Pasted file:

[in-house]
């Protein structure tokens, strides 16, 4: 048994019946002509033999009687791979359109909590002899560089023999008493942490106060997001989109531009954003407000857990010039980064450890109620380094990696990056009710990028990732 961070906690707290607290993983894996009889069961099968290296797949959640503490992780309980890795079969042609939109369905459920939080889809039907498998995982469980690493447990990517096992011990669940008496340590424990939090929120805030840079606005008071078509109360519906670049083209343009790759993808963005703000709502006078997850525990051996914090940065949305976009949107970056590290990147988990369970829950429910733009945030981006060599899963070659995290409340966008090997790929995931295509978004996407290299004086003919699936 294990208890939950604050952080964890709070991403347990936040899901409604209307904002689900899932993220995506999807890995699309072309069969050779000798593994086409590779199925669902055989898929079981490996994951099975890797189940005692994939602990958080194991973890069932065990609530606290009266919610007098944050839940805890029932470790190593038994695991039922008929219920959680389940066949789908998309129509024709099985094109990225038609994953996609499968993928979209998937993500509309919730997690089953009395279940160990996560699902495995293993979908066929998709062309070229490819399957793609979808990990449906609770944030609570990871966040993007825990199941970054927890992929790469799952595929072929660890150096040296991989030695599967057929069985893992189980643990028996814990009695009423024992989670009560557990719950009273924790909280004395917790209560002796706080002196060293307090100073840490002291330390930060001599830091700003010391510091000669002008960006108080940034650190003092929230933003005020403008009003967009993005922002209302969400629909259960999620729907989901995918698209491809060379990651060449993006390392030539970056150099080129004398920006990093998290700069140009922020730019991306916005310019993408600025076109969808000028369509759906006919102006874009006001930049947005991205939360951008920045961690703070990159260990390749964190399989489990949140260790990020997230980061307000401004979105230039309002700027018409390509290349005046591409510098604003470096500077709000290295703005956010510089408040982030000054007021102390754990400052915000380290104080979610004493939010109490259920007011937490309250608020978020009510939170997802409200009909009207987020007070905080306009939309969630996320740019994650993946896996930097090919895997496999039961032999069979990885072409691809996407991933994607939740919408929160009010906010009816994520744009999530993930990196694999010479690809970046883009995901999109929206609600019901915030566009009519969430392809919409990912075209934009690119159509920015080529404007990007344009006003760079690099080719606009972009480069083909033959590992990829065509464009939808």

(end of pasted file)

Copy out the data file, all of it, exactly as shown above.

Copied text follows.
[in-house]
């Protein structure tokens, strides 16, 4: 048994019946002509033999009687791979359109909590002899560089023999008493942490106060997001989109531009954003407000857990010039980064450890109620380094990696990056009710990028990732 961070906690707290607290993983894996009889069961099968290296797949959640503490992780309980890795079969042609939109369905459920939080889809039907498998995982469980690493447990990517096992011990669940008496340590424990939090929120805030840079606005008071078509109360519906670049083209343009790759993808963005703000709502006078997850525990051996914090940065949305976009949107970056590290990147988990369970829950429910733009945030981006060599899963070659995290409340966008090997790929995931295509978004996407290299004086003919699936 294990208890939950604050952080964890709070991403347990936040899901409604209307904002689900899932993220995506999807890995699309072309069969050779000798593994086409590779199925669902055989898929079981490996994951099975890797189940005692994939602990958080194991973890069932065990609530606290009266919610007098944050839940805890029932470790190593038994695991039922008929219920959680389940066949789908998309129509024709099985094109990225038609994953996609499968993928979209998937993500509309919730997690089953009395279940160990996560699902495995293993979908066929998709062309070229490819399957793609979808990990449906609770944030609570990871966040993007825990199941970054927890992929790469799952595929072929660890150096040296991989030695599967057929069985893992189980643990028996814990009695009423024992989670009560557990719950009273924790909280004395917790209560002796706080002196060293307090100073840490002291330390930060001599830091700003010391510091000669002008960006108080940034650190003092929230933003005020403008009003967009993005922002209302969400629909259960999620729907989901995918698209491809060379990651060449993006390392030539970056150099080129004398920006990093998290700069140009922020730019991306916005310019993408600025076109969808000028369509759906006919102006874009006001930049947005991205939360951008920045961690703070990159260990390749964190399989489990949140260790990020997230980061307000401004979105230039309002700027018409390509290349005046591409510098604003470096500077709000290295703005956010510089408040982030000054007021102390754990400052915000380290104080979610004493939010109490259920007011937490309250608020978020009510939170997802409200009909009207987020007070905080306009939309969630996320740019994650993946896996930097090919895997496999039961032999069979990885072409691809996407991933994607939740919408929160009010906010009816994520744009999530993930990196694999010479690809970046883009995901999109929206609600019901915030566009009519969430392809919409990912075209934009690119159509920015080529404007990007344009006003760079690099080719606009972009480069083909033959590992990829065509464009939808």